I was really pleased to see that the BBC have included Port Lockroy in Antarctica as the subject of a programme in their natural world series (Thursday 24 July on BBC2). I haven’t been there yet; I was scheduled to call on my last trip, but it was right at the end of the season and the weather was so bad, with force11 winds, blizzard conditions and high seas, that it was impossible to get even close.
What that did do, we to bring it home to me just how bleak it can be for the small number of staff there when the weather closes in. Simon and Steve from Antarctica Bound have, however both called there on their expeditions down to the Peninsula and recall their visits fondly.
Port Lockroy is on Gaudier Island, within the British Antarctic Territory and started life as a whaling station in the early days of the last century. It then fell in to disuse, but was revived during World War II when the British military, not just wary of German presence in the area, but also American expansion, established a base there. After the war this became a scientific research station, which continued in use until the 1960s, when it was progressively abandoned as needs changed.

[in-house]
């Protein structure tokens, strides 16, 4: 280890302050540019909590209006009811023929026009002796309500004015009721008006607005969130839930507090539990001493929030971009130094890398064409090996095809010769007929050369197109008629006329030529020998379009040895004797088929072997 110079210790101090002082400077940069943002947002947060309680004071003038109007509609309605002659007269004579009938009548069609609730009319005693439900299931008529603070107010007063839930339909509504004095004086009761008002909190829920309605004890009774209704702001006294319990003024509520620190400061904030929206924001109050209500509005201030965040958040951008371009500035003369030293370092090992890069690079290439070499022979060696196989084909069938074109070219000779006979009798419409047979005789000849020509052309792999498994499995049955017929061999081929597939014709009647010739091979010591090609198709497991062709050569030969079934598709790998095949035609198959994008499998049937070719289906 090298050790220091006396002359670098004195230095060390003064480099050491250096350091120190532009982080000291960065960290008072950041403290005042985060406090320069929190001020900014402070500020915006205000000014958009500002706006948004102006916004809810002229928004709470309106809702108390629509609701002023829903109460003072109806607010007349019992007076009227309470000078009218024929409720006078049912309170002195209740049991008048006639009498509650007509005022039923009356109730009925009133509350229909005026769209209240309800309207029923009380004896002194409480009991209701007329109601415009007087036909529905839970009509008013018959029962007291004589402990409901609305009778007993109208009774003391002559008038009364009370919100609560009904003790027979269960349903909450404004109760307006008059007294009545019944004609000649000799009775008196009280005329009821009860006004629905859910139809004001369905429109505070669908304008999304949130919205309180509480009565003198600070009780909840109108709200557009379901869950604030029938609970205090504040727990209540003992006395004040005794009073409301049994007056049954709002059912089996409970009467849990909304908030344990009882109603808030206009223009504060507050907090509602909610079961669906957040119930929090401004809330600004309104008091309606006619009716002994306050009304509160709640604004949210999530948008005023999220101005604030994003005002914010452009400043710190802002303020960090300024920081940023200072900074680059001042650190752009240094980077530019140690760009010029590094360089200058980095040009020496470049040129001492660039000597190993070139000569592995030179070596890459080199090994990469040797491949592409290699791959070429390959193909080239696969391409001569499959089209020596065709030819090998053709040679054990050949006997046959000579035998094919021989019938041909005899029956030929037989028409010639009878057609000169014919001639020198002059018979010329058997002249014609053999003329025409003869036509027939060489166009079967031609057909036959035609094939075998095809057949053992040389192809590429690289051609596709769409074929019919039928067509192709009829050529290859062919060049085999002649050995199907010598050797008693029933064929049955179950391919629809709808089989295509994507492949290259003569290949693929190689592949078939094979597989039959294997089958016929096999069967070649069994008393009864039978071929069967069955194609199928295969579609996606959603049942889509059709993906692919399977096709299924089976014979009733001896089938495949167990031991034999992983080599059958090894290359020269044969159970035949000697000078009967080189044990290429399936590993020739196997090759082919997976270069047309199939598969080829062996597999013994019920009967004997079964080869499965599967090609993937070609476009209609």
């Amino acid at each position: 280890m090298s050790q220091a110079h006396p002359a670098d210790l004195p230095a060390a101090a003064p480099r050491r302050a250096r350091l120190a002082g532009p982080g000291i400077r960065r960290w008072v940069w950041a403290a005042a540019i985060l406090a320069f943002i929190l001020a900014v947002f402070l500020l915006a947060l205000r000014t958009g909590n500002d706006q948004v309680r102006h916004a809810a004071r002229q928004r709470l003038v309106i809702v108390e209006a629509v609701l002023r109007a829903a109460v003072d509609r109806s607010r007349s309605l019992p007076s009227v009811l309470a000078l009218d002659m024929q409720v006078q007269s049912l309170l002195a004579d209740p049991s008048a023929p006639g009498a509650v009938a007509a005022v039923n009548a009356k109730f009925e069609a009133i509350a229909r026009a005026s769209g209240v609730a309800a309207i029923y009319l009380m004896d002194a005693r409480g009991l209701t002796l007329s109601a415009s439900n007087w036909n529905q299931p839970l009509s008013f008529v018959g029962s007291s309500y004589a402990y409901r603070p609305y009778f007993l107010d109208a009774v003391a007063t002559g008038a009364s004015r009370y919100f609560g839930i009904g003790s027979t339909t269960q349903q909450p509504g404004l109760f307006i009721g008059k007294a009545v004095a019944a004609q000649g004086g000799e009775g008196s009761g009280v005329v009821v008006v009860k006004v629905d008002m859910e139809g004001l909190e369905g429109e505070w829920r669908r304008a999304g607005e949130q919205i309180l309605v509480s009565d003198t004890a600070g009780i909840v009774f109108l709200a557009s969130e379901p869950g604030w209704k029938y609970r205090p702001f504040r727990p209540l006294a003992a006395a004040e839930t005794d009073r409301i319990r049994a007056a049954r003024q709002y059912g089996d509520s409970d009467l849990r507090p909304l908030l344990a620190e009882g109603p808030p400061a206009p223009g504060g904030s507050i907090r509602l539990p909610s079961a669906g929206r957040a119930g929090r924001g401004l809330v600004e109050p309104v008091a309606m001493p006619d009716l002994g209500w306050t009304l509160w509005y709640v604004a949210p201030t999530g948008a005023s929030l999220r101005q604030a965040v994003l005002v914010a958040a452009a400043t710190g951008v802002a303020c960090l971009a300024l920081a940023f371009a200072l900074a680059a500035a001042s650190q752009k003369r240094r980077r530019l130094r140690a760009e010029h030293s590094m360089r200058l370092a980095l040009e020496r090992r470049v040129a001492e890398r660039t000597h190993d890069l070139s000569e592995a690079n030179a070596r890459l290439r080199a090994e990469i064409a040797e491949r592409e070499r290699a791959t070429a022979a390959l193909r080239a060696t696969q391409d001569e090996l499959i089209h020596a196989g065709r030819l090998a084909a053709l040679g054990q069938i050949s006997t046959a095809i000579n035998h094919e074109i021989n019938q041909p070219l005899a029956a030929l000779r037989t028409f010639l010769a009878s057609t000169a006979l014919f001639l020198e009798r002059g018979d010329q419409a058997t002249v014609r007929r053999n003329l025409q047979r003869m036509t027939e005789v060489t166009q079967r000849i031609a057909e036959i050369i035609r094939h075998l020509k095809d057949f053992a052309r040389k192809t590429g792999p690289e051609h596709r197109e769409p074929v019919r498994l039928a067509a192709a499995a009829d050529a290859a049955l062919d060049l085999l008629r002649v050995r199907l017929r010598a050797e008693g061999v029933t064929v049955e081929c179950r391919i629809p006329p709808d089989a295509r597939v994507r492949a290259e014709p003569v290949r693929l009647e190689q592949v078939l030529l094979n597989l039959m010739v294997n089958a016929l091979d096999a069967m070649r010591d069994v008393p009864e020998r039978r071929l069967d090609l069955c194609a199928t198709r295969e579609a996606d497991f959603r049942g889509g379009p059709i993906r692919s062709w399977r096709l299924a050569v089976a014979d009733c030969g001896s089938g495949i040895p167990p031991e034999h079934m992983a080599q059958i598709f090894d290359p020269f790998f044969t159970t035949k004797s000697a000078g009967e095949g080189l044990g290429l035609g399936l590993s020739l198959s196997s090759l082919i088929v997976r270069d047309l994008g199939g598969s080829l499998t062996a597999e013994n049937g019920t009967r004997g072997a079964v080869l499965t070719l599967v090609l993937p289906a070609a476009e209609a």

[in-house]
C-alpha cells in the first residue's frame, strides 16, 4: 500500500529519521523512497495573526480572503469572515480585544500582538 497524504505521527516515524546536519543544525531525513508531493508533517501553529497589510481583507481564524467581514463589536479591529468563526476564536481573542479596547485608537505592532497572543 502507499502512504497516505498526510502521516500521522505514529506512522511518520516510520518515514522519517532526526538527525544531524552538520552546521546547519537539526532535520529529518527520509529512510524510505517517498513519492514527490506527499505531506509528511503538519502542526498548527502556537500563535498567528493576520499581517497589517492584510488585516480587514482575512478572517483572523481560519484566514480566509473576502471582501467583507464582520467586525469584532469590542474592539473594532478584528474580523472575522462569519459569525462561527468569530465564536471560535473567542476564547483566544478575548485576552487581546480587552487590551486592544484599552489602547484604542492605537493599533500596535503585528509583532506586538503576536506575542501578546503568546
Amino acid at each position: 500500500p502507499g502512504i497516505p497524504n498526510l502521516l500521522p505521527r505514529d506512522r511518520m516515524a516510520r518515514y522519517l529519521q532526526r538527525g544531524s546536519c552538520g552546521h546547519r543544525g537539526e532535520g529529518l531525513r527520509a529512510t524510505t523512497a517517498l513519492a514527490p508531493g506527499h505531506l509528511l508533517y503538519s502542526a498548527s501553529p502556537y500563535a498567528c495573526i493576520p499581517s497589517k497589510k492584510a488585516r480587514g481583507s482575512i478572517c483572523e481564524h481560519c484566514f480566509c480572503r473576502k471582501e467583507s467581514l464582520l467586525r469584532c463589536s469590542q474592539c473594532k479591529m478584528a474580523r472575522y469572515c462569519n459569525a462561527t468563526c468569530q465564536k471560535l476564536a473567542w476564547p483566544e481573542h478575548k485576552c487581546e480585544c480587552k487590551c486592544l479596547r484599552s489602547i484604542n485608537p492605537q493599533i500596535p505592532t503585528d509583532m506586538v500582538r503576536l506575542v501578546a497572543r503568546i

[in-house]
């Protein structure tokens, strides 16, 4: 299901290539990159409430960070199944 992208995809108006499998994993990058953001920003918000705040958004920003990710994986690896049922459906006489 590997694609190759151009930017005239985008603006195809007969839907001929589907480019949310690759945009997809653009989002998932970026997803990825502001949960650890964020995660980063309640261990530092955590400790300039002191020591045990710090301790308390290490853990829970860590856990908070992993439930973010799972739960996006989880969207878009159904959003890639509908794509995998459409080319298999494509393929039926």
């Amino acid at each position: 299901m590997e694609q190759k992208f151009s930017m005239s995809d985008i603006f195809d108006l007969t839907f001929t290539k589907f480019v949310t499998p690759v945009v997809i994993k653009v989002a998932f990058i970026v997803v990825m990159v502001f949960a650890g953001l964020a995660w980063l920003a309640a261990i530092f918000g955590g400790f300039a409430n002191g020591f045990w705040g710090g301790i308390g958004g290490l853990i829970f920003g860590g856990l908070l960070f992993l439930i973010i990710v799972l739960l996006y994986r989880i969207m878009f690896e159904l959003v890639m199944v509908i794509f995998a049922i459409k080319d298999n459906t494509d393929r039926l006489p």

30 or so years later, the UK Antarctic Heritage Trust revived the base and ever since, it has functioned principally as a museum and post office. It is now a regular port of call for the many tourist expedition ships that visit the Peninsula during the southern summer months. It is very popular with visitors: the original buildings have been restored more or less to their original condition with lots of original fittings and artefacts, along with more that have been preserved from other long abandoned stations. There is a gift shop (credit cards accepted) with unique souvenirs and T-shirts and the post office, which handles some 70,000 plus postcards during the season, each sent with decorative British Antarctic Territory stamps – allow several weeks for delivery!
There still a limited amount of research work carried out related to the large colony of gentoo penguins that inhabit the island. Part of this is related to the impact of human of the large numbers of tourists on the environment and the penguin populations.
The island is actually a great destination for birders and apart from the gentoos, other Antarctic species are regularly spotted, including the snowy sheathbill, various petrels, especially Wilsons’ and great petrels, brown skuas and the eponymous blue-eyed shag.
Antarctica Bound offers lots of opportunities to visit Port Lockroy and I am really looking forward to seeing how the station is presented by the BBC.